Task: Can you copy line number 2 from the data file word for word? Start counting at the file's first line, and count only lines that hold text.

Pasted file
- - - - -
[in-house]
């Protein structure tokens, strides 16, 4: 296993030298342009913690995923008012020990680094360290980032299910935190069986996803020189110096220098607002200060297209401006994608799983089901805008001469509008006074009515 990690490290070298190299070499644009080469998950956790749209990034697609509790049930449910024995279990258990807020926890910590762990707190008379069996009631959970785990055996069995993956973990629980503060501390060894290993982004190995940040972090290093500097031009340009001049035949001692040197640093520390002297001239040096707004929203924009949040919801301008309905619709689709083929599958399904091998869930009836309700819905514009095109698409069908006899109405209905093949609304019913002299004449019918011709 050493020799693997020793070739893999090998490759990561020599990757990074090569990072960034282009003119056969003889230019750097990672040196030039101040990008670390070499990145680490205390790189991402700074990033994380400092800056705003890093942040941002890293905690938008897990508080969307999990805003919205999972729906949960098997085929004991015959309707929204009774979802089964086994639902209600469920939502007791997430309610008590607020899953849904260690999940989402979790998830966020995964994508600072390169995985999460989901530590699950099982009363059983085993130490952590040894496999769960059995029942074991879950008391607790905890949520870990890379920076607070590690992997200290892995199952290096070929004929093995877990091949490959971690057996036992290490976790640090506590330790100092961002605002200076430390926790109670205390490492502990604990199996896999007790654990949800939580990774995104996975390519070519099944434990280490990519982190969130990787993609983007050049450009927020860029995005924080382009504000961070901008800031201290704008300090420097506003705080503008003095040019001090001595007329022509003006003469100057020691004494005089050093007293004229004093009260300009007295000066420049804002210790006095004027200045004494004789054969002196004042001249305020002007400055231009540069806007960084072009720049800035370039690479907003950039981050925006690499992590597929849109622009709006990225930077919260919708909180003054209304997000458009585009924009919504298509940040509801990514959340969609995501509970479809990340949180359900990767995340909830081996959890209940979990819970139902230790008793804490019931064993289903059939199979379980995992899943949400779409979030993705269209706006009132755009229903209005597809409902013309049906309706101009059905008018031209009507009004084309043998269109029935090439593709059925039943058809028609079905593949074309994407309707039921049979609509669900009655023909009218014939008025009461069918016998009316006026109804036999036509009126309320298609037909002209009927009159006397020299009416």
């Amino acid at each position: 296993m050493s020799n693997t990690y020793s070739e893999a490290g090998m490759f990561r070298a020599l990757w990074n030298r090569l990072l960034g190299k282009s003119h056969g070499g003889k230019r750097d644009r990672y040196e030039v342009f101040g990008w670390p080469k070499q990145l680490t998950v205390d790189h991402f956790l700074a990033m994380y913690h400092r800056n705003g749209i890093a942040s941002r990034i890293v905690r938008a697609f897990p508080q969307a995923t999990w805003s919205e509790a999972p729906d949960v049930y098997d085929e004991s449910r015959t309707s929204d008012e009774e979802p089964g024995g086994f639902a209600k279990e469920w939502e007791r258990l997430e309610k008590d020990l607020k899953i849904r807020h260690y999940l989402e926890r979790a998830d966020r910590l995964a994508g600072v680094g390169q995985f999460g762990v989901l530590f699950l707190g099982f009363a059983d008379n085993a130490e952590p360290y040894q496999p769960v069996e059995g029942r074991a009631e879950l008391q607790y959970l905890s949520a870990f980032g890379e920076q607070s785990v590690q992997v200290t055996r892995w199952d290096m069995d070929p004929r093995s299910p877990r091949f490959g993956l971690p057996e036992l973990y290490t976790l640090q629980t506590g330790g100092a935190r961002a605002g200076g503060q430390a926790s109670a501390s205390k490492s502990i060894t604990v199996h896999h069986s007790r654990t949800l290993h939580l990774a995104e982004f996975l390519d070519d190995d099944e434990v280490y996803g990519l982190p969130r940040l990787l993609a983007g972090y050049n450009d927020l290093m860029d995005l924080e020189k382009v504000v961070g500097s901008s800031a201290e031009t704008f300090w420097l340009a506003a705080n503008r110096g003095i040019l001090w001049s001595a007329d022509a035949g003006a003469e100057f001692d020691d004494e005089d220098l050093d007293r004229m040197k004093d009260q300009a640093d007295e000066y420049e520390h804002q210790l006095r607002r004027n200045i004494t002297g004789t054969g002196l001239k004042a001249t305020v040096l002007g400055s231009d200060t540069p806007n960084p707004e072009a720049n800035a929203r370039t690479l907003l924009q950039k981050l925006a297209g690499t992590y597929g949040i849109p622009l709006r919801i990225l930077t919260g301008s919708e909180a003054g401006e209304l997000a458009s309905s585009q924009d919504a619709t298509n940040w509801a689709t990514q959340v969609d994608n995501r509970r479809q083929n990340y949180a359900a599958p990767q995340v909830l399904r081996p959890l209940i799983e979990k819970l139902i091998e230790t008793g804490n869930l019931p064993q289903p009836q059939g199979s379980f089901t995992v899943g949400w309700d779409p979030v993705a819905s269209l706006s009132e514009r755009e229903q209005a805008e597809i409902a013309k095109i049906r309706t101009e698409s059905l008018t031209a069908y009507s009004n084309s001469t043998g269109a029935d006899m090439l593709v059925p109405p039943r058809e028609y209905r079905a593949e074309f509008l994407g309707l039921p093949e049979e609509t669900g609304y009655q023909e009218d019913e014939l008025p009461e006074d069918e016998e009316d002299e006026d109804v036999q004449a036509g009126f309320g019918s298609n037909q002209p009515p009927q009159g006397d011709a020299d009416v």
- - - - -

């Protein structure tokens, strides 16, 4: 296993030298342009913690995923008012020990680094360290980032299910935190069986996803020189110096220098607002200060297209401006994608799983089901805008001469509008006074009515 990690490290070298190299070499644009080469998950956790749209990034697609509790049930449910024995279990258990807020926890910590762990707190008379069996009631959970785990055996069995993956973990629980503060501390060894290993982004190995940040972090290093500097031009340009001049035949001692040197640093520390002297001239040096707004929203924009949040919801301008309905619709689709083929599958399904091998869930009836309700819905514009095109698409069908006899109405209905093949609304019913002299004449019918011709 050493020799693997020793070739893999090998490759990561020599990757990074090569990072960034282009003119056969003889230019750097990672040196030039101040990008670390070499990145680490205390790189991402700074990033994380400092800056705003890093942040941002890293905690938008897990508080969307999990805003919205999972729906949960098997085929004991015959309707929204009774979802089964086994639902209600469920939502007791997430309610008590607020899953849904260690999940989402979790998830966020995964994508600072390169995985999460989901530590699950099982009363059983085993130490952590040894496999769960059995029942074991879950008391607790905890949520870990890379920076607070590690992997200290892995199952290096070929004929093995877990091949490959971690057996036992290490976790640090506590330790100092961002605002200076430390926790109670205390490492502990604990199996896999007790654990949800939580990774995104996975390519070519099944434990280490990519982190969130990787993609983007050049450009927020860029995005924080382009504000961070901008800031201290704008300090420097506003705080503008003095040019001090001595007329022509003006003469100057020691004494005089050093007293004229004093009260300009007295000066420049804002210790006095004027200045004494004789054969002196004042001249305020002007400055231009540069806007960084072009720049800035370039690479907003950039981050925006690499992590597929849109622009709006990225930077919260919708909180003054209304997000458009585009924009919504298509940040509801990514959340969609995501509970479809990340949180359900990767995340909830081996959890209940979990819970139902230790008793804490019931064993289903059939199979379980995992899943949400779409979030993705269209706006009132755009229903209005597809409902013309049906309706101009059905008018031209009507009004084309043998269109029935090439593709059925039943058809028609079905593949074309994407309707039921049979609509669900009655023909009218014939008025009461069918016998009316006026109804036999036509009126309320298609037909002209009927009159006397020299009416």